It takes courage to stare a painful subject like slavery in
the face. Having tackled films about a notorious hunger strike and a man with a
soul-sucking addiction to sex, director Steve McQueen was clearly the right man
to execute an unflinching adaptation of Solomon Northup’s incredible story.
Likewise, the gifted Chiwetel Ejiofor is a perfect choice to play the confident
Northerner whose freedom and dignity are cruelly stripped away when he is sold
into slavery in the 1840s.
John Ridley’s screenplay spares us nothing: we are eyewitnesses to one brutal injustice after another, from the time Northup is duped into traveling to Washington with a pair of sharpsters to the moment he discovers the horrible truth: he has been sold down the river and there is no one who can help him. His first master, played by Benedict Cumberbatch, is a civilized Southerner who appreciates his new slave’s talents, until a zealous and hateful overseer (Paul Dano) stirs up trouble. Northup is then sold to a mercurial plantation owner (Michael Fassbender) who makes his life a living hell and mistreats virtually everyone around him, from his spiteful wife (Sarah Paulson) to a young and vulnerable female slave (Lupita Nyong’o). The performances are as vivid as the Southern setting.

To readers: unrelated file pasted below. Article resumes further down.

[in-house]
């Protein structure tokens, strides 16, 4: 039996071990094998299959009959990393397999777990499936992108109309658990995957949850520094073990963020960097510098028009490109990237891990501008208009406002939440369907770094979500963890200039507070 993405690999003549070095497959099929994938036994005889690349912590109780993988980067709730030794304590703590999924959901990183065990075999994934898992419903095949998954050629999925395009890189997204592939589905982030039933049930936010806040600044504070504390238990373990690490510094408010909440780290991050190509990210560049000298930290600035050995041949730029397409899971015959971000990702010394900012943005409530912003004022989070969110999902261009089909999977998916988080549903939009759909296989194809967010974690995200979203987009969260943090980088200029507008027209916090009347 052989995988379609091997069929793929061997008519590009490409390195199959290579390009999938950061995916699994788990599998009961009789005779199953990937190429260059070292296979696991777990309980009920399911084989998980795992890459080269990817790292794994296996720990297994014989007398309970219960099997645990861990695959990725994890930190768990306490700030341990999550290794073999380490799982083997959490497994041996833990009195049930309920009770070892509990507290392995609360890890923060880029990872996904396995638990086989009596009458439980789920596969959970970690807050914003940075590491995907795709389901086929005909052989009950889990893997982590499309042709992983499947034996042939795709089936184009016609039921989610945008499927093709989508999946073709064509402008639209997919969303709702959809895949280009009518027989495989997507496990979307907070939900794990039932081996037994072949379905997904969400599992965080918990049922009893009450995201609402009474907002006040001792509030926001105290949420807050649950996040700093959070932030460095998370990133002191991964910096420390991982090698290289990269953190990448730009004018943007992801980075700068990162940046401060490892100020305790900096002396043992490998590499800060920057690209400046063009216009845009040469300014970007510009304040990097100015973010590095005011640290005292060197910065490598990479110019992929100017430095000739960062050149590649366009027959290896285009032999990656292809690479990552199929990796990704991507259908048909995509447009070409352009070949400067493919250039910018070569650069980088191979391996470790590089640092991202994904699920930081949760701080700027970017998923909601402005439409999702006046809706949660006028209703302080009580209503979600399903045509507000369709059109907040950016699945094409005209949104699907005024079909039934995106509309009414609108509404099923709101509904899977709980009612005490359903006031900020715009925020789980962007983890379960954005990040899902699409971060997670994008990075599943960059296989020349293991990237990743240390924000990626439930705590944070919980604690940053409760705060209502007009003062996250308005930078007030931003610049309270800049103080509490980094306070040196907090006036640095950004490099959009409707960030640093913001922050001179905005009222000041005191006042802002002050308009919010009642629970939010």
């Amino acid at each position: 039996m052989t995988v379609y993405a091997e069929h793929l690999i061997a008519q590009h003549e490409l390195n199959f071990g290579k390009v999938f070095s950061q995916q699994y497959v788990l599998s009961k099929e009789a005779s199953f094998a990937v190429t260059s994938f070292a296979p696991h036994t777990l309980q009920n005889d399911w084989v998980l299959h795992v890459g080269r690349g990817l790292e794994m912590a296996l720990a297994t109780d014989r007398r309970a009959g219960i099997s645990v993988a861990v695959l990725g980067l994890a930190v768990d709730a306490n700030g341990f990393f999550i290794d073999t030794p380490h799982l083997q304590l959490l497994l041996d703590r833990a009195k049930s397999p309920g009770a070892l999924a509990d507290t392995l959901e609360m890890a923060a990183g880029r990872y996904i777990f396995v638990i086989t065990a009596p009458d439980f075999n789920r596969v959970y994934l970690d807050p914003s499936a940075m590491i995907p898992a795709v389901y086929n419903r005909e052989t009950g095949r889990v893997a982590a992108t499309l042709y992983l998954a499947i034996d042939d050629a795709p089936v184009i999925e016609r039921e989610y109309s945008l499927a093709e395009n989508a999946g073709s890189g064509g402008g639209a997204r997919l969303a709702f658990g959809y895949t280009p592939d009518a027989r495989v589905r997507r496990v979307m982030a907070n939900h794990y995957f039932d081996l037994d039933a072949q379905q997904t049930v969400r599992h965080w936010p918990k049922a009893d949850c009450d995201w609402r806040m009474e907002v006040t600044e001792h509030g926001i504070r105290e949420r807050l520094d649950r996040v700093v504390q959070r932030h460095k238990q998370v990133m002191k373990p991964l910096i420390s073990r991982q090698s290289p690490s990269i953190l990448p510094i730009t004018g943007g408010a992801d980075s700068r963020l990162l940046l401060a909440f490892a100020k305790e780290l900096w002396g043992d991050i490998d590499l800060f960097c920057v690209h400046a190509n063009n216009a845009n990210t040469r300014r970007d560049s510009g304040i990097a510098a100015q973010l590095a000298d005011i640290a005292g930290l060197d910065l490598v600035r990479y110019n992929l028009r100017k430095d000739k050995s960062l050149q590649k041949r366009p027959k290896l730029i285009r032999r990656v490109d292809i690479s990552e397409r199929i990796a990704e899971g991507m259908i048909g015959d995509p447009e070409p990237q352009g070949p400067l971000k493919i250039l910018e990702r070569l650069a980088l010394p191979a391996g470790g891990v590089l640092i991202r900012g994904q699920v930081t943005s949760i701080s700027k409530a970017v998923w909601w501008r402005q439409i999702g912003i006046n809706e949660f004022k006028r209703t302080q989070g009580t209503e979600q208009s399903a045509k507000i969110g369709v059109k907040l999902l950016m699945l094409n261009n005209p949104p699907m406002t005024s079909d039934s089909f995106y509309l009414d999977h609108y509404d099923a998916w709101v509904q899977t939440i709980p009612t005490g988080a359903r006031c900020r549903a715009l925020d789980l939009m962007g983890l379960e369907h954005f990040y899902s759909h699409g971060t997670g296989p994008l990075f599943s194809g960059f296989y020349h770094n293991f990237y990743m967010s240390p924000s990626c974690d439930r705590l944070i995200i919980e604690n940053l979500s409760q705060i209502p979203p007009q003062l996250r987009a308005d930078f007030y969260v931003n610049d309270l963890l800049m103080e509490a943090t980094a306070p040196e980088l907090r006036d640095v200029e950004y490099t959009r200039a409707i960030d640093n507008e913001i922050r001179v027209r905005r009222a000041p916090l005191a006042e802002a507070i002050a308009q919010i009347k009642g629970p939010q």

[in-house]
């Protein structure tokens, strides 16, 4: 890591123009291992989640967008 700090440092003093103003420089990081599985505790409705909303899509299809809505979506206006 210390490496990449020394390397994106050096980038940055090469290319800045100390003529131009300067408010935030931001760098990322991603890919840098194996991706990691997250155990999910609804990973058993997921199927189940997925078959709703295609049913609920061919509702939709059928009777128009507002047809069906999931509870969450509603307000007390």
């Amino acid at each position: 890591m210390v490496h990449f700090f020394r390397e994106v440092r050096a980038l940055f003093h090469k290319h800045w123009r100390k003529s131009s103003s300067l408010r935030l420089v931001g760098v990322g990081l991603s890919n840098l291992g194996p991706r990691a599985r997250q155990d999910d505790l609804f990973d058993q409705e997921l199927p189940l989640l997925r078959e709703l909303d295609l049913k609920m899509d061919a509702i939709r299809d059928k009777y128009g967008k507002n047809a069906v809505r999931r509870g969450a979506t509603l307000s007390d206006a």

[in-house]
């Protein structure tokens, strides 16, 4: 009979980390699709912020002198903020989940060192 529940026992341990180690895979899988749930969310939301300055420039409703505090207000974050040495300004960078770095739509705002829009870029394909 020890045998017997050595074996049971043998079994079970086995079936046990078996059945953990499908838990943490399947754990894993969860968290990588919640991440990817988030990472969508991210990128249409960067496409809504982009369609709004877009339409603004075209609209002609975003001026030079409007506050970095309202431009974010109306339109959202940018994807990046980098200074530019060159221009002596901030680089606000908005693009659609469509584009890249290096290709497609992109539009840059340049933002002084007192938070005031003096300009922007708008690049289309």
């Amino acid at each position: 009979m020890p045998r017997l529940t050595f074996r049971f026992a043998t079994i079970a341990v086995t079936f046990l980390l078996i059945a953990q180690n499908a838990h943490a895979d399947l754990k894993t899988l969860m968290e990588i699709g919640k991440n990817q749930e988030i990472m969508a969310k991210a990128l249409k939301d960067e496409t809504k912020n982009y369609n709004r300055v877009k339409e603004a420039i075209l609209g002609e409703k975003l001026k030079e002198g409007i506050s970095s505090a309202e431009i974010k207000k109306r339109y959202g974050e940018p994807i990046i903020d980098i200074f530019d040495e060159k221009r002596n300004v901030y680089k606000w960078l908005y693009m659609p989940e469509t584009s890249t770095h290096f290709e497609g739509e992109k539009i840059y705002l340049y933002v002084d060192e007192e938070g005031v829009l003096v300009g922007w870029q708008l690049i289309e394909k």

There is nothing we can do to change this terrible chapter in American history. We not only flinch at the suffering inflicted on these slaves but feel a vicarious sense of shame. How could anyone be so inhumane…and how could such behavior be tolerated? The film also poses some provocative questions. Could Northup have struggled harder to assert his status as a free man? Sadly, the answer is no. Was it wise for him to allow his masters to know that he was educated and even refined? This is a trickier matter that the movie deals with head-on.
Watching a young woman being whipped within an inch of her life or a man forced to hang by a noose overnight with his toes barely touching the ground is (needless to say) hard to take. This is usually the stuff of blood-and-thunder melodrama; it’s validated in this case because the story is true, but that doesn’t make those scenes any less robust or difficult to watch. I suppose the takeaway is to never lose hope, as Solomon Northup ultimately survives his ordeal. Had he given up and yielded to despair he wouldn't have had a chance of being rescued…yet he is the only character we meet who attains anything approaching a “happy” ending.
Hatred is still alive and well in these United States, and it is vital that we never forget how otherwise intelligent people allowed slavery and its attendant cruelty to thrive. This is why it’s important for a film like 12 Years a Slave to be seen and discussed.